Do Androids Dream of Electric Sheep was a 1968 novel by Philip K Dick. The novel’s protagonist is Rick Deckard, a man who hunts sentient androids for profit on a ruined, irradiated earth where the majority of the population have emigrated to Mars. Animals are mostly extinct, and extremely valuable; Rick can only afford an electric sheep, not the real thing. The book explores the nature of the soul, the value of animals, and what constitutes a human being.
Humanity and Despair
One of the key points in the book is the nature of humanity. Rick isn’t a good man. He scratches a tawdry living assassinating increasingly human androids. He uses a machine to regulate his moods; appears to be bad with money; cheats on his depressed wife. His goal in the book is to pay off a real goat he can’t really afford by ‘retiring’ (murdering) a group of six sentient androids.
There’s a telling moment where he declares he can’t stand how they “just give up”. That’s because it’s easier to justify killing someone who fights back. The passivity of Luba and other androids shows the situation for what it is – murder.
The most human character in the book is a man with brain damage, John J Isidore, who has empathy for humans, androids and animals alike. His simple caring and respect for all life makes him the most humane person in the book. It’s a blunt but powerful message about what makes us human. Especially as so many supposedly evolved characters revile him for disability.
The Android as Minority
Rick is a bland, hateful bureaucrat, and his selective power of life and death, often applied according to his own prejudices, is highlighted and critiqued. He wants to let Luba go, because she’s beautiful and talented; much is made of her Nordic looks. The male androids he retires get little such mercy. A Verge review pointed out that the film provides a rather racially charged justification for Deckard’s work. After all, the androids are threatening, powerful, way too much for a regular police officer to handle.
There’s a discussion where Rick is wavering on the ethics of his role. His supervisor reminds him that the androids killed people to get off Mars, and that justifies their ‘retirement’. It’s a far starker comparison to slavery than in the film. It specifically states the androids were used as ‘field hands’, and the police officers joke about ‘android mistresses’.
Think of the Finding Your Roots episode where Anderson Cooper discovered that his ancestor was beaten to death with a farm hoe by a rebellious slave. When asked if that ancestor deserved his fate, Cooper gave an unambiguous “Yeah.”
A modern audience sees a slave killing the master who raped her as a hero, not a villain. This paints Deckard as even more monstrous – he’s not just a cop, he’s a slave catcher.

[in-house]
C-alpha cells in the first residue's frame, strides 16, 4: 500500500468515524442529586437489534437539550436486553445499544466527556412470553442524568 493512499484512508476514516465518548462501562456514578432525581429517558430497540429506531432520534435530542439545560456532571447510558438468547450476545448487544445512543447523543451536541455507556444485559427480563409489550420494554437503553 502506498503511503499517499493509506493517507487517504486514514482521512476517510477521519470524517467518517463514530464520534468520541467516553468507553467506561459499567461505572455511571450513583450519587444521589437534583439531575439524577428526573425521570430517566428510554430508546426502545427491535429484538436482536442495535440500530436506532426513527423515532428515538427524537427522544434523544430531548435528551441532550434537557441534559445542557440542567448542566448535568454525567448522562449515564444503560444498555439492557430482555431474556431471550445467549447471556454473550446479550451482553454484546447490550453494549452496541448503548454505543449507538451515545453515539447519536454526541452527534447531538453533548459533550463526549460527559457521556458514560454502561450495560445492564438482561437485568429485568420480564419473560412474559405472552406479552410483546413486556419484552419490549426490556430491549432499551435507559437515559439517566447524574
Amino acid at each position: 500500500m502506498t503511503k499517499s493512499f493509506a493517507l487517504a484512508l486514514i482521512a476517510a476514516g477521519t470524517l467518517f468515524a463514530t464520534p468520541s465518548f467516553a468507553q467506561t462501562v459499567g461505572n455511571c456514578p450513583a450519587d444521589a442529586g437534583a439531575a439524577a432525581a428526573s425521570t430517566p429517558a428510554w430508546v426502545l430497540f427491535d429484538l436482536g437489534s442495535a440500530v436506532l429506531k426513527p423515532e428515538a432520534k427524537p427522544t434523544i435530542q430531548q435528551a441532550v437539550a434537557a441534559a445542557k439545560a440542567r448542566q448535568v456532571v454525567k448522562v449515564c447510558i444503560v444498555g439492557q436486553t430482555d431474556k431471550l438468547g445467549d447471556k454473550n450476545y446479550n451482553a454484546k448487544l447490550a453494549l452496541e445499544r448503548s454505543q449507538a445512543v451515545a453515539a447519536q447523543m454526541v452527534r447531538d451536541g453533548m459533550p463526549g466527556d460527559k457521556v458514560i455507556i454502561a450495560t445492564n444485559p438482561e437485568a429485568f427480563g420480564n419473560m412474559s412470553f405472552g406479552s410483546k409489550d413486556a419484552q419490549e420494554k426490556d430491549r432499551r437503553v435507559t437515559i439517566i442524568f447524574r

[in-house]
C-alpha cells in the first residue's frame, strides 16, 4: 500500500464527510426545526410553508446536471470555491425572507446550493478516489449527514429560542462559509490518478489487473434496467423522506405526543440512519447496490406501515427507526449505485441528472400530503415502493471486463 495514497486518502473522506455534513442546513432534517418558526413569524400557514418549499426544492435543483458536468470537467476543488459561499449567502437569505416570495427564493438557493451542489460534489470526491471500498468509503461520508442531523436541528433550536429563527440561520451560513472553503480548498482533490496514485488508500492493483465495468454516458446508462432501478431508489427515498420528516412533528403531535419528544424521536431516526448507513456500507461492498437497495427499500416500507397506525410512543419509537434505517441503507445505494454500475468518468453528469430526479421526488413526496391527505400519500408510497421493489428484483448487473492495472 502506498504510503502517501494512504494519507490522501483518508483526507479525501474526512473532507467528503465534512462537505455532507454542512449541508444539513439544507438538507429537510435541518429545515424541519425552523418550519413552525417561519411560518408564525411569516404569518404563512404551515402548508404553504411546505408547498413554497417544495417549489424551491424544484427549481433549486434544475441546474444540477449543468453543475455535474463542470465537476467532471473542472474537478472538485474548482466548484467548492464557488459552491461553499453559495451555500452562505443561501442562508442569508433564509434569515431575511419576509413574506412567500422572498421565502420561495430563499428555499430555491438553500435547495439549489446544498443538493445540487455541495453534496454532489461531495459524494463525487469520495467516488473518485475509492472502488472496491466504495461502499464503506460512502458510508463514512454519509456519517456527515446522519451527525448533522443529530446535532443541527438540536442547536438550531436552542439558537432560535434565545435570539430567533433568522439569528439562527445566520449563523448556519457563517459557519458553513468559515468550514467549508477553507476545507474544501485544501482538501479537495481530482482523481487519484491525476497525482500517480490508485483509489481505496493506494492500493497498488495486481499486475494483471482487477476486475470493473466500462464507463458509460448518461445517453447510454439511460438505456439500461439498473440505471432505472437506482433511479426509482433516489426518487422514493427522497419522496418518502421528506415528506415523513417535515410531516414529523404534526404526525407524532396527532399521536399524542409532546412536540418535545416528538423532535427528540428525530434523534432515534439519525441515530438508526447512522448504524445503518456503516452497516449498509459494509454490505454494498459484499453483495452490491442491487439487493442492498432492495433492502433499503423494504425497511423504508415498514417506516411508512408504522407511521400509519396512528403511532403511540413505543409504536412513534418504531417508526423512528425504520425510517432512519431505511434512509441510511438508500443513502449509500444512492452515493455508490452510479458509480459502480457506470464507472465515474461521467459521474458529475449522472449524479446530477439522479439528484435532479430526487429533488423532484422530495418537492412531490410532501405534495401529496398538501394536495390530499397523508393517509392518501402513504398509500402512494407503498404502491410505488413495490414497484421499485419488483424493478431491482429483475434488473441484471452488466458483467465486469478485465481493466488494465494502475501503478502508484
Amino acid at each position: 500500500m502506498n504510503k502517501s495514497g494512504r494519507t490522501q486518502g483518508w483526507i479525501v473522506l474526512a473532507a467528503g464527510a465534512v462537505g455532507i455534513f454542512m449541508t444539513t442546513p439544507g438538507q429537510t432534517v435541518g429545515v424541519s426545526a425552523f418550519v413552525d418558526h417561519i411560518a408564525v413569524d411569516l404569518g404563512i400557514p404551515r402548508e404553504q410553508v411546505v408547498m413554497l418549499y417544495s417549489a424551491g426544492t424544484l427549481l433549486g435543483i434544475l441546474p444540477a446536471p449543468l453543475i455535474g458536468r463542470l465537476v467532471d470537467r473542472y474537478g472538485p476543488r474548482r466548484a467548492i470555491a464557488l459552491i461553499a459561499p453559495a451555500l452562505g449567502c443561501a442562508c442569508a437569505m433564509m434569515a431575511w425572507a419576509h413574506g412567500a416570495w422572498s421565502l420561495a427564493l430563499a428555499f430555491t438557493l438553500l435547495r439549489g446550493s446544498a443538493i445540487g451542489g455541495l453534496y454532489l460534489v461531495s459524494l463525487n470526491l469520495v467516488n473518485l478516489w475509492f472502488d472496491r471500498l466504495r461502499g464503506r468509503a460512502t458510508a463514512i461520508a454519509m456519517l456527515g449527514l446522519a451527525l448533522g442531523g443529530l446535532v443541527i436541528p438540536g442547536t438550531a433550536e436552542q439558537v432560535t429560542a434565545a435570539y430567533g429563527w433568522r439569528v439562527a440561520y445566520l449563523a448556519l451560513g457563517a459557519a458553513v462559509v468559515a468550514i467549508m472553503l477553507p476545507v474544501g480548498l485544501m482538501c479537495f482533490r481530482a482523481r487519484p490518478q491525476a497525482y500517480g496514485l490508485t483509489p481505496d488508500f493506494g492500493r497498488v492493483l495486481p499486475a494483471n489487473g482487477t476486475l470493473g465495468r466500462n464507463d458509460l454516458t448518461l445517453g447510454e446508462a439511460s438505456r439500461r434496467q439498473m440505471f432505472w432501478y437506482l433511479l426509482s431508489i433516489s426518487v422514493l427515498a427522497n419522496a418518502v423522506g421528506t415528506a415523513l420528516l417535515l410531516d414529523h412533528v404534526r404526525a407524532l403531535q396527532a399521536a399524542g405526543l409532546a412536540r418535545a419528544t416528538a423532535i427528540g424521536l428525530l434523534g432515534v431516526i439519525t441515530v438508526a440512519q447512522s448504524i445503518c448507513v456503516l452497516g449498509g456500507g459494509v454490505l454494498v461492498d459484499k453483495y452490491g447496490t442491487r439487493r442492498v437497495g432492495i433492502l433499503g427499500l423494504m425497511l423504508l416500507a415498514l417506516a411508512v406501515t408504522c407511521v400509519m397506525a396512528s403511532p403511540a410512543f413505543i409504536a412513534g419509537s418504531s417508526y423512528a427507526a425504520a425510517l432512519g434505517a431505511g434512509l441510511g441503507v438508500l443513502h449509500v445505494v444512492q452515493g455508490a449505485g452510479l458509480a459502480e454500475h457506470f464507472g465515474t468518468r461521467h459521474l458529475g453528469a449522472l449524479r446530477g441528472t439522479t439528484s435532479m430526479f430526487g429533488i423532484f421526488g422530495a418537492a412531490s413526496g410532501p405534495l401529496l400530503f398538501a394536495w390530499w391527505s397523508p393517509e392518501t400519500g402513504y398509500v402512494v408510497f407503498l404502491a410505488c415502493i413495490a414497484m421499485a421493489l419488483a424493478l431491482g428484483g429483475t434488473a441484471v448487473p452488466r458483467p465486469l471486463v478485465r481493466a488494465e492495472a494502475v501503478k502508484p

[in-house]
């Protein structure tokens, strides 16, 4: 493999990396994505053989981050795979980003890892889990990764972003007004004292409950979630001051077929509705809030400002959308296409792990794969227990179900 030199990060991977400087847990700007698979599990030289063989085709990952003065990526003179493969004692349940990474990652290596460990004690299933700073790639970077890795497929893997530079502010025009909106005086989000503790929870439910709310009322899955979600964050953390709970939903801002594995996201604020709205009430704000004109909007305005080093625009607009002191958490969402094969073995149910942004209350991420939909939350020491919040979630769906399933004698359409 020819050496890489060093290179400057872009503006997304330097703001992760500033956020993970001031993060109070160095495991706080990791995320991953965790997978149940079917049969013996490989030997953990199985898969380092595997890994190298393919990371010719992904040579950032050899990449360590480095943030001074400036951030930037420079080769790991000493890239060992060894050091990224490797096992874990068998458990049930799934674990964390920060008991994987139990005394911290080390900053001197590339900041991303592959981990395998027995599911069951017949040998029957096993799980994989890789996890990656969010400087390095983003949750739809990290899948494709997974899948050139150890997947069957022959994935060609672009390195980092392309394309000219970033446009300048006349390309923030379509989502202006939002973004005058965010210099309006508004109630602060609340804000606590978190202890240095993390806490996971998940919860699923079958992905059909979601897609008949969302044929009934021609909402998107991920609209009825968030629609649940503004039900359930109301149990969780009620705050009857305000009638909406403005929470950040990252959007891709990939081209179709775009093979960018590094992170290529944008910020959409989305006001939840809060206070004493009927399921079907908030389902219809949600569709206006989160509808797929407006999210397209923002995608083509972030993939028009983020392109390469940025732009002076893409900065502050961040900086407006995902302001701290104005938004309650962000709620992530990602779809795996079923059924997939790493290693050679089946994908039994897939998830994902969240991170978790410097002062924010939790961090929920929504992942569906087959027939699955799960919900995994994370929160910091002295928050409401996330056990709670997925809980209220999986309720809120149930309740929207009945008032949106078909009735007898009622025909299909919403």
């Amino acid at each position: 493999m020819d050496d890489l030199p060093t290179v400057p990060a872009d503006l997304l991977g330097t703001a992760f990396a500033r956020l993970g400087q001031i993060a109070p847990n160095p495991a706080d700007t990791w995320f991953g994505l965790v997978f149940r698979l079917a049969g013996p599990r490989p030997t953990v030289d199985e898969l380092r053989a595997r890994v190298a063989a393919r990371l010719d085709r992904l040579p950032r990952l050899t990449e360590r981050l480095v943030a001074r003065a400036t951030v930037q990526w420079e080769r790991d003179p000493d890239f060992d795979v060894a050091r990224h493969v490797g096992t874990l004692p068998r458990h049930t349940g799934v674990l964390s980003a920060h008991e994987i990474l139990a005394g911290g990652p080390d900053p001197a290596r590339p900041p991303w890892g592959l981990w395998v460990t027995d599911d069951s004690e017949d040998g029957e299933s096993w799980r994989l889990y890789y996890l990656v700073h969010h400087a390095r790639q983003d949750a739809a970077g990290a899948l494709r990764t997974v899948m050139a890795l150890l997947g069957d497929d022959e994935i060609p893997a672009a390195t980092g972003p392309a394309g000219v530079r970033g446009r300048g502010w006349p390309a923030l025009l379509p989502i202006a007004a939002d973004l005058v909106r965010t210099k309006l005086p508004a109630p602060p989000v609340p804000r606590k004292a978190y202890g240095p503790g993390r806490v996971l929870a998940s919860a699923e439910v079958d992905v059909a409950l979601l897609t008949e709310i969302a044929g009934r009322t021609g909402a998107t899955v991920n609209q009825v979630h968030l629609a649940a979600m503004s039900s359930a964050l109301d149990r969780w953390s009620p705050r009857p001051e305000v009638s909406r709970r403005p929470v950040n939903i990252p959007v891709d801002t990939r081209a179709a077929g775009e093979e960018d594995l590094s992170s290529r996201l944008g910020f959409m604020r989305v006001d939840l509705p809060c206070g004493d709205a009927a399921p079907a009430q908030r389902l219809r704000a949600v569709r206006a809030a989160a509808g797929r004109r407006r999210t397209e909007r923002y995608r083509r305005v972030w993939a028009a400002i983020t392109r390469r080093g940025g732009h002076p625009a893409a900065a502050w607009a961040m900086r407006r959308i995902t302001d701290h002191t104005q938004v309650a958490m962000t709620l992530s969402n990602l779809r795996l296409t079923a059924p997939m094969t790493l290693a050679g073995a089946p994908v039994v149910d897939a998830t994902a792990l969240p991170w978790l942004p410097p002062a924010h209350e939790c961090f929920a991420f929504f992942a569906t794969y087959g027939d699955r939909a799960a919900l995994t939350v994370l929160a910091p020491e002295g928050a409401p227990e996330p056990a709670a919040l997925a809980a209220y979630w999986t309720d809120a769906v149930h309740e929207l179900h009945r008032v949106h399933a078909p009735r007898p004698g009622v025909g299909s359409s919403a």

This is something of a side note, but I am baffled that a 1982 film manages to be consistently more misogynistic than a 1968 novel. Now, no-one could call Philip K Dick a feminist. His books are crammed with strong women obliterating their weak husbands, in a rather telling projection from his personal life. But the film is so relentlessly sexist that it’s almost comical.
In the book, beautiful and erudite opera singer Luba provides a telling illustration of the value and beauty of synthetic life. In the film, she’s a snake wielding stripper who… runs away and gets promptly shot in the back by Deckard. In the book, Rachel manipulates and seduces Deckard for her own ends and discards him afterwards. In the film, he rapes her and then the film has her ‘fall in love’ with him.
Roger Ebert even wrote a review where he shakily admitted he’d been forced to recognise that Deckard was the villain and not the hero of Bladerunner. And that it was via an article describing the rape scene that he had initially taken to be consensual. Ebert also points out that in the film, the only replicants Deckard can kill are women; one of which he shoots in the back.
In The End
I think very few people who had seen Bladerunner would think of ‘Androids’ as an environmental novel. However that is why I shrug when people ask if I prefer the book or the film – the two are so different that it’s an an almost meaningless comparison (it is the book though).
The increasingly rare animals on Earth are an important part of the novel. Deckard recalls how the irradiation of earth was presaged by the deaths of the owls, followed by other species. Animals are cared for and paramount; a neighbour pities him for not having an organic pet to care for. They speculate about whether a neighbour has a real cat or electric, but admit it would be ruder to ask than to enquire whether he had false teeth.
In the denouement, Rachel punishes him for continuing his campaign against the androids by throwing his goat off a roof. She does so after laughingly acknowledging that he probably loves his goat more than her, and certainly more than his wife. It is indeed the perfect revenge; the goat is dead, and Rick will still have to pay for it, rendering his brutal ‘retirement’ spree null and void. His lack of humanity has effectively cost him his soul.